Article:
The simple fact is most of our fellow
sheep citizens simply don’t believe that something bad could actually happen to them and as such, they make no effort to prepare for it. Furthermore, preparing makes us face the reality that there is a possibility that something bad actually could happen and we don’t like to think that way. So we avoid it.
I’m one of those people who never had a problem with firearms, but until not very long ago, I simply didn’t own any. Neither did my parents until a hurricane was headed towards Houston a few years ago. And in the aftermath of Katrina, my father decided that it would be a good idea to have a couple of guns in the house just in case someone decided to try to take advantage of the situation.
In fact, the catalyst for me getting my first gun was a visit to see him and, at 82 years of age, he decided he wanted a semi-automatic pistol to complement the revolver and shotgun he already owned. I figured if he could get one, then dammit, so could I.
My wife wasn’t thrilled with the idea. We have two young children and the idea of guns in the house is not something she was comfortable with. We’ve reached an accommodation, but it necessitates my guns being locked up. I can pretty much forget about home carry as the kids don’t even know the guns exist. At 6 and 5, keeping things under their radar is pretty easy, but that will change as they got older.
I have a pistol in a safe in my bedroom, but my wife simply prefers not to think about it and it’s not a subject for discussion. Before I get the inevitable questions and helpful suggestions, let me say that my wife has shot guns before. She just didn’t like it. Also, anyone who is married will tell you that simply trying to put my foot down on a matter such as this – something she feels strongly about – is an invitation for trouble of the lawyer/divorce/custody hearing kind. Not someplace I want to go. So I live with the compromise and bide my time in hopes that she gets more comfortable with the whole thing.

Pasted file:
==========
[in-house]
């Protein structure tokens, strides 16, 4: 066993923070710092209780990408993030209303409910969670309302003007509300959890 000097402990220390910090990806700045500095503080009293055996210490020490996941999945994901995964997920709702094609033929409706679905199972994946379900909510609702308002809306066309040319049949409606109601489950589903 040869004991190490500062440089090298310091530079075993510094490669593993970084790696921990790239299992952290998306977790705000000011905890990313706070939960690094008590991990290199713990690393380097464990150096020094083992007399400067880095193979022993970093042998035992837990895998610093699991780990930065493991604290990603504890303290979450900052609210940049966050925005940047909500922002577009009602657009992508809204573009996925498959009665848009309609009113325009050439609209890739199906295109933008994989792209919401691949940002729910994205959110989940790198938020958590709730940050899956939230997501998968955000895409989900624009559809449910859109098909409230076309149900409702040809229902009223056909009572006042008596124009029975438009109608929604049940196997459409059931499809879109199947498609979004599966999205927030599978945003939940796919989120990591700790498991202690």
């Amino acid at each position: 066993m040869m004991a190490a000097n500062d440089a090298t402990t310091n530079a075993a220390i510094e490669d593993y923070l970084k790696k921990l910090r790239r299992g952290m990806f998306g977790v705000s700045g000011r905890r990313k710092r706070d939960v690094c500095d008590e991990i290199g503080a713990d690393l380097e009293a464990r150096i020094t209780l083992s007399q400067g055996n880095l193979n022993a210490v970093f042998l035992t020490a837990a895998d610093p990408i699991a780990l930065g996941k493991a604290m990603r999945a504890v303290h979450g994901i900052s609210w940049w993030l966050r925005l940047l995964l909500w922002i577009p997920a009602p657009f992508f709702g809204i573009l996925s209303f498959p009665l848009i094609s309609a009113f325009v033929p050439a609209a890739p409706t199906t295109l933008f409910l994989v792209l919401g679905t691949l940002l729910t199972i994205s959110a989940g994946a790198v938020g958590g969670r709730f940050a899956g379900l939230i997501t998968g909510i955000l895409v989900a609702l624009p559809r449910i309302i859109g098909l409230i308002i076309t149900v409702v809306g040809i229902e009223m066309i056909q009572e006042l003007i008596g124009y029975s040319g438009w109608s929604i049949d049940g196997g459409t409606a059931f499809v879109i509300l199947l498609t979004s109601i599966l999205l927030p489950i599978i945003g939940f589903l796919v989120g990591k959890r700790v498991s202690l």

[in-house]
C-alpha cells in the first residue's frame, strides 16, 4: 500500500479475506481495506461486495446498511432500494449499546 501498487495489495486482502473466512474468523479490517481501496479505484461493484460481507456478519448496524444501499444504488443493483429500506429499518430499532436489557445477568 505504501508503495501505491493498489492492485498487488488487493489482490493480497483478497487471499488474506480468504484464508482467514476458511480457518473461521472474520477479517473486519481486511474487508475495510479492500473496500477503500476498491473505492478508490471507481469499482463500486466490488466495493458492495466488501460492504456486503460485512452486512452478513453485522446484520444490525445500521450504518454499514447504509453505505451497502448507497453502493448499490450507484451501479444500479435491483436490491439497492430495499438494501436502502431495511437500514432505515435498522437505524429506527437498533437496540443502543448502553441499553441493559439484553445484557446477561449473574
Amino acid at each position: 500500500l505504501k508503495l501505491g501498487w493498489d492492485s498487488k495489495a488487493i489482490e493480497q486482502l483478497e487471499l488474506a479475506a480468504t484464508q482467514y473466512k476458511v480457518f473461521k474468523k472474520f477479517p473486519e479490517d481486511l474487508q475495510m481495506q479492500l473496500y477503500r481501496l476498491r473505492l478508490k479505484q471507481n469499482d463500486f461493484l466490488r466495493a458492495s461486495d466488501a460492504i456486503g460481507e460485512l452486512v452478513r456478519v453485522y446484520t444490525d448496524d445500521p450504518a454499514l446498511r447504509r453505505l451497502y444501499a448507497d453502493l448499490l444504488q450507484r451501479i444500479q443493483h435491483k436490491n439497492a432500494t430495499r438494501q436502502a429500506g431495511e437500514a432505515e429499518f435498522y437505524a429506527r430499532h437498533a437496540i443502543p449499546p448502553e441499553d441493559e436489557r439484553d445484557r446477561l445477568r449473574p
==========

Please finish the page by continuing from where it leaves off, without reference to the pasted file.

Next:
She’s also the sort of person who looked at me a little funny as I started to stockpile a modest supply of food and water for us should there be a problem. She was bemused when I purchased a couple of fully stocked disaster “go bags” to keep in the cars just in case. I’m far from a full-fledged “prepper,” but my neck of the woods is subject to power outages due to weather, so having a week’s worth of supplies doesn’t seem like such a bad idea.
She also didn’t initially see the need for a generator until the first winter that took out electricity for a few days, also killing the pump for our well and depriving us of water. Never mind heat and light. Now she thinks it’s a good idea.
Unfortunately, she’s like many others who only learn the value of preparation after something happens. A power failure is usually pretty innocuous – inconvenient, yes, but not typically a life-changing event. Other things could happen that might fall into that latter category and it seems that it would be foolish to wait for them to happen before learning the value of being prepared.
Prior to 9/11, many people would have resisted the idea of armed pilots, but following that tragedy, the idea gained a lot more support by the flying public. I don’t relish the idea of something similarly tragic happening to change her world view.
The fact is that strongly pro-gun people are still outnumbered by the population of anti-gunners and the ambivalent. As long as that remains the case, we’ll continue to see people put their faith in things like gun violence restraining orders and gun-free zones. And as long as the majority of society seems bound and determined to operate in Condition White, things aren’t likely to change.